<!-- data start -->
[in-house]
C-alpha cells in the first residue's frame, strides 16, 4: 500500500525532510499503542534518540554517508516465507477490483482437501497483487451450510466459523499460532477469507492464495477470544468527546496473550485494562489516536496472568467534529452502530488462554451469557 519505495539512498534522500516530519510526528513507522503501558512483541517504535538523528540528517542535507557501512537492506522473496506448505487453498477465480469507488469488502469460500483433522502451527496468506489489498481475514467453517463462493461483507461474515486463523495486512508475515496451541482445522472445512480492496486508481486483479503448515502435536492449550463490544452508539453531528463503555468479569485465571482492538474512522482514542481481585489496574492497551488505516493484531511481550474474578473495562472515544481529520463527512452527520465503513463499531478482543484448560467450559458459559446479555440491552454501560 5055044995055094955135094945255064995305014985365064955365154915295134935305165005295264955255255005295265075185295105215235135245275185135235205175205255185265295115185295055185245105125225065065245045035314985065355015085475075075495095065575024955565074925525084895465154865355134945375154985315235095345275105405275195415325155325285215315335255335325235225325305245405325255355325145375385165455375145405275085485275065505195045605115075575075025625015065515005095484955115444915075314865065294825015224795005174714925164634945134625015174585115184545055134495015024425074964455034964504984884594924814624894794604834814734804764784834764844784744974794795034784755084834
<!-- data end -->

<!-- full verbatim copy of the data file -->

[in-house]
C-alpha cells in the first residue's frame, strides 16, 4: 500500500525532510499503542534518540554517508516465507477490483482437501497483487451450510466459523499460532477469507492464495477470544468527546496473550485494562489516536496472568467534529452502530488462554451469557 519505495539512498534522500516530519510526528513507522503501558512483541517504535538523528540528517542535507557501512537492506522473496506448505487453498477465480469507488469488502469460500483433522502451527496468506489489498481475514467453517463462493461483507461474515486463523495486512508475515496451541482445522472445512480492496486508481486483479503448515502435536492449550463490544452508539453531528463503555468479569485465571482492538474512522482514542481481585489496574492497551488505516493484531511481550474474578473495562472515544481529520463527512452527520465503513463499531478482543484448560467450559458459559446479555440491552454501560 5055044995055094955135094945255064995305014985365064955365154915295134935305165005295264955255255005295265075185295105215235135245275185135235205175205255185265295115185295055185245105125225065065245045035314985065355015085475075075495095065575024955565074925525084895465154865355134945375154985315235095345275105405275195415325155325285215315335255335325235225325305245405325255355325145375385165455375145405275085485275065505195045605115075575075025625015065515005095484955115444915075314865065294825015224795005174714925164634945134625015174585115184545055134495015024425074964455034964504984884594924814624894794604834814734804764784834764844784744974794795034784755084834